1 Lemurs Just Behind Their HousesMadagascar is sometimes called the Island at the End of the Earth. Even within Madagascar there is an especially far-off place, the extreme south: extreme in its distance, extreme in its parching climate, extreme in the violent reputation of its people. If ever you visit Madagascar, you may well come here. Among its spiny deserts lies a nature reserve called Berenty - a tiny place, but in its own way a microcosm of the world. At Berenty, tourists in Tilley hats and Gucci knapsacks stay side by side with people who are well off if they own a second shirt. The tourists do not even need to lock their bungalow doors. They had better shut the windows, though, or they may find a troop of ringtailed lemurs inside foraging for Coke and bananas. If twenty lemurs promenade toward your living room television screen, and the sunlight haloes black-and-white ringed tails like swaying upraised question marks, that is Berenty. If you see a group of white sifaka leap between trees in aerial ballet or bounce over the ground with flailing arms, that is Berenty. In fact, it is likely to be Berentys parking lot, while the cameraman ties himself in knots to frame out the human side of the story. Most visitors to Berenty spend a fascinated hour in the Museum of Androy. They stand on tiptoe to stare into the roof of a tiny house that once belonged to a woman of the Tandroy tribe, the People of the Thorns. They gawk at photos of a chieftains funeral. They sometimes giggle at sacred talismans made of cows horns and crocodile teeth. Meanwhile, in villages not five miles away, people live in just such houses, conjure with just such talismans. When a clan elder dies, zebu cattle stampede through the village amid gunfire and dancing and merrymaking and sex, all the way to the grand climax, when young men spear a whole herd of zebu to send their ancestor fittingly into the afterlife. I do know a lot about ringtailed lemurs. As for people, all I can tell you is what they chose to tell me. Many of the tales told here come from single witnesses: stories, not history. The stories pass through slavery and colonialism, nationalism, socialism, and the neocolonialism of the World Bank. I make few judgments about these isms, except to quote Dr. Roland Ramahatra as he stood at his fathers bedside: "Manichean divisions into good against bad are simply wrong." Berentys real history is childbirth and marriage and bitter imprisonment. There are spear fights and stink fights and tombs adorned with the skulls of sacrificed cattle. You meet He-Who-Cannot- Be-Thrown-to-Earth and He-Who-Never-Suckled, Robin the English slave boy, Alison the American, and Hanta with her degree from Moscow. And, of course, Frightful Fan and Cream Puff. Above all you meet a family tenacious in luxury and in disaster: the Lords of the Helm, feudal leaders who keep their pact with the Tandroy in a globalizing world.The first time I saw Berenty, everyon Excerpted from Lords and Lemurs: Mad Scientists, Kings with Spears, and the Survival of Diversity in Madagascar by Alison Jolly All rights reserved by the original copyright owners. Excerpts are provided for display purposes only and may not be reproduced, reprinted or distributed without the written permission of the publisher.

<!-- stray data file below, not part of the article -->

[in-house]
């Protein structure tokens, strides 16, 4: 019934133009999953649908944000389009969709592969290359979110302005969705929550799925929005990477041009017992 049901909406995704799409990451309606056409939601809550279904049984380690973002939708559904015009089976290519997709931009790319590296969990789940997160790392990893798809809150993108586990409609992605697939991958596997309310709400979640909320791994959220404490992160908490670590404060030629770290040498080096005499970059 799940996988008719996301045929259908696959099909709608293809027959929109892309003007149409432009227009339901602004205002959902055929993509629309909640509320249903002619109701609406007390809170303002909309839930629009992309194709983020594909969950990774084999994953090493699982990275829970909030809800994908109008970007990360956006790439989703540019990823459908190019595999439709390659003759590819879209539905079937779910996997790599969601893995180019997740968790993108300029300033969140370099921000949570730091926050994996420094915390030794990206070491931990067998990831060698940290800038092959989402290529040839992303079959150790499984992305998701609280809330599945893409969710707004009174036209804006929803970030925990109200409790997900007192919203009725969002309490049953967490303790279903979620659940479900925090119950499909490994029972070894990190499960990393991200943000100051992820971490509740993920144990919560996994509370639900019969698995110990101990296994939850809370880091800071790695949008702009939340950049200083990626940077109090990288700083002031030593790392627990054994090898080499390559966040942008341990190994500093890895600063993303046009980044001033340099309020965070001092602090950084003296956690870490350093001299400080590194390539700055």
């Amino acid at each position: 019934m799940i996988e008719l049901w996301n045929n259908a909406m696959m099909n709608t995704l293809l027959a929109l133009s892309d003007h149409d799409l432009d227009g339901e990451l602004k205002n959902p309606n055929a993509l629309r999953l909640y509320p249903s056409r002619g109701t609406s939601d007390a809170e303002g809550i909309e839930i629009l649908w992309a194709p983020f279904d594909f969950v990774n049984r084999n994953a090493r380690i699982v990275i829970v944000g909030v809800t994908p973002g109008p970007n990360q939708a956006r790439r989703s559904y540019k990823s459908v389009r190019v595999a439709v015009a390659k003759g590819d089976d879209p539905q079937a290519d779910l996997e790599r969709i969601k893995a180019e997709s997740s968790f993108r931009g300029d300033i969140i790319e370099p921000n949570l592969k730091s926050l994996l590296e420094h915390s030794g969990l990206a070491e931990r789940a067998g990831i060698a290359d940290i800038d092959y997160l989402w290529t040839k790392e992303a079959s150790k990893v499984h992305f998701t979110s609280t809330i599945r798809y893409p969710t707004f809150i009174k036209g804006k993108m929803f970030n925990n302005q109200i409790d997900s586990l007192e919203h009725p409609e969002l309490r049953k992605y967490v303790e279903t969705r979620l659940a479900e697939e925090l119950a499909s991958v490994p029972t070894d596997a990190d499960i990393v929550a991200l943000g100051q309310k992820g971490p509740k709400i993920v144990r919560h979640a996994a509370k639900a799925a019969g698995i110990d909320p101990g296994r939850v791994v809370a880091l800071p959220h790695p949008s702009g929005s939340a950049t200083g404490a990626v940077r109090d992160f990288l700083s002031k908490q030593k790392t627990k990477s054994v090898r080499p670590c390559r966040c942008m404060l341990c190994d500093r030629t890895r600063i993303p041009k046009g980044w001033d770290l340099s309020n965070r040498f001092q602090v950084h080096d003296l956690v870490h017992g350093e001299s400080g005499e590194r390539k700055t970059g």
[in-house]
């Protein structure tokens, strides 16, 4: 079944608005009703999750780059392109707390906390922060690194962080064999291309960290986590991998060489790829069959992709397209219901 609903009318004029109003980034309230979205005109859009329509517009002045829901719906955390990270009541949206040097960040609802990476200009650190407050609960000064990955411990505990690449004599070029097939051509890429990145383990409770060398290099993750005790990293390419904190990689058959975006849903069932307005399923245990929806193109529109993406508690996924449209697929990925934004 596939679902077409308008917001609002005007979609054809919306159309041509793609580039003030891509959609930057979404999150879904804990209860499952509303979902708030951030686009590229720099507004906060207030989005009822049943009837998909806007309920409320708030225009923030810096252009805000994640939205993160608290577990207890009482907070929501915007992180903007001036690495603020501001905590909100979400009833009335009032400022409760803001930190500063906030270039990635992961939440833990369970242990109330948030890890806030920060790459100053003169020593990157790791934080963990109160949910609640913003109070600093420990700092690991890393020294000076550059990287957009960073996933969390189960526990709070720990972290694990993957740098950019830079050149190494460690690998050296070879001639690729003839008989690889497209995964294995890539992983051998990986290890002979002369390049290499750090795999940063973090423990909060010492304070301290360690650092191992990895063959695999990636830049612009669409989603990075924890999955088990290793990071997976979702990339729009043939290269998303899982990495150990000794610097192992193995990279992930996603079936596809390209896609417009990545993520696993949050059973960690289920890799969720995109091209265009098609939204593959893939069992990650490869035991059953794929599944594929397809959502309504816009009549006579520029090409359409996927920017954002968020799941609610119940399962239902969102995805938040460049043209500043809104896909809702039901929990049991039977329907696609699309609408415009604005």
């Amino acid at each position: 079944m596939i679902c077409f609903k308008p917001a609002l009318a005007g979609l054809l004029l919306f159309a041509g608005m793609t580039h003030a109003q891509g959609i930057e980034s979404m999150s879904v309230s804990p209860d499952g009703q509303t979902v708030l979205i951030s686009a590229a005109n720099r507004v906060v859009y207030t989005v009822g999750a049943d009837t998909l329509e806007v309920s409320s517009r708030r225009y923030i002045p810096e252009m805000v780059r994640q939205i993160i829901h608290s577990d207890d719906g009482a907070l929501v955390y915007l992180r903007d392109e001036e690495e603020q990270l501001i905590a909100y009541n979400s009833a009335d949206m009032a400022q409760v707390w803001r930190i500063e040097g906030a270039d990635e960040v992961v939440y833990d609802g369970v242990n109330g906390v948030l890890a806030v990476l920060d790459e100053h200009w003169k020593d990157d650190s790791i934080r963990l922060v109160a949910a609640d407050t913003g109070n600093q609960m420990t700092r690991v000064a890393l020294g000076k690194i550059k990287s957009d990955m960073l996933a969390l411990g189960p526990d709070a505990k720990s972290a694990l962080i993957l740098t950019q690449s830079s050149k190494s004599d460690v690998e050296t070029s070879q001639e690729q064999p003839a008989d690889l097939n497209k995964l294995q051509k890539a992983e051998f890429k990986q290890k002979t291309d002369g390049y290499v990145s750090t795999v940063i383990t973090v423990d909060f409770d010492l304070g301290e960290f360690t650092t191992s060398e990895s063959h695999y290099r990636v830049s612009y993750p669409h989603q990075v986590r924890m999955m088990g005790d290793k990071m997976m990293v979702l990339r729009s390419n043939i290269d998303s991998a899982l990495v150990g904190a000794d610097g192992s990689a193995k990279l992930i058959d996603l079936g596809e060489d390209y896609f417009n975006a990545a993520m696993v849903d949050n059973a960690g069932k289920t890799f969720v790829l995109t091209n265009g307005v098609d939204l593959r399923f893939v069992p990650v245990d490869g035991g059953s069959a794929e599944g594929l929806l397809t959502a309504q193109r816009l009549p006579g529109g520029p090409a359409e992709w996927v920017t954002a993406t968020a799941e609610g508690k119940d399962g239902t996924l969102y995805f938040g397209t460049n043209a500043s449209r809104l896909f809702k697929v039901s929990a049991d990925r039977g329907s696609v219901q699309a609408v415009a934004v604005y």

Table of Contents

Acknowledgmentsp. vii
A Note on Malagasy Namesp. viii
Map of Madagascarp. x
1. Lemurs Just Behind Their Housesp. 1
2. Meow! Sifaka! Pig-Grunt-Grunt-Grunt-Grunt: Lemurs and Lemur-watchers, 90,000,000 B.C. to 2000 A.D.p. 9
3. He Wanted the Whole Forest! The de Heaulmes and the Tandroy, 1660-1940p. 36
4. I Licked His Feet Very Heartily: The Tandroy and Their English Slave, 1703-1717p. 72
5. I Begged My Grandmother to Tell the Governor-General: Famine, War, and Revolution, 1940-1948p. 97
6. Me? I'm a Lathe Operator: The Golden Fibers, 1948-1960p. 127
7. A Very Cheap Wife: Chantal and Fenistina and Me, 1963-1975p. 154
8. If We Hear They Hurt You, We Will Come Back with Our Spears: Malagasy Socialism, 1971-1979p. 176
9. Our Country Is Committing Suicide: Debt, Conservation, and the Bank, 1980-1992p. 196
10. SOS: Save Our South! Famine, 1991-1992p. 222
11. Here the Children Inherit: Berenty, 2000p. 234
12. "This Is Anything But Idiot. This Is Whole" Funeral at the Lucky Baobab, 2000p. 254
Epilogue: 2002, 2003p. 268
Appendix Scientists Who Have Worked at Berentyp. 279
Notesp. 281
Indexp. 299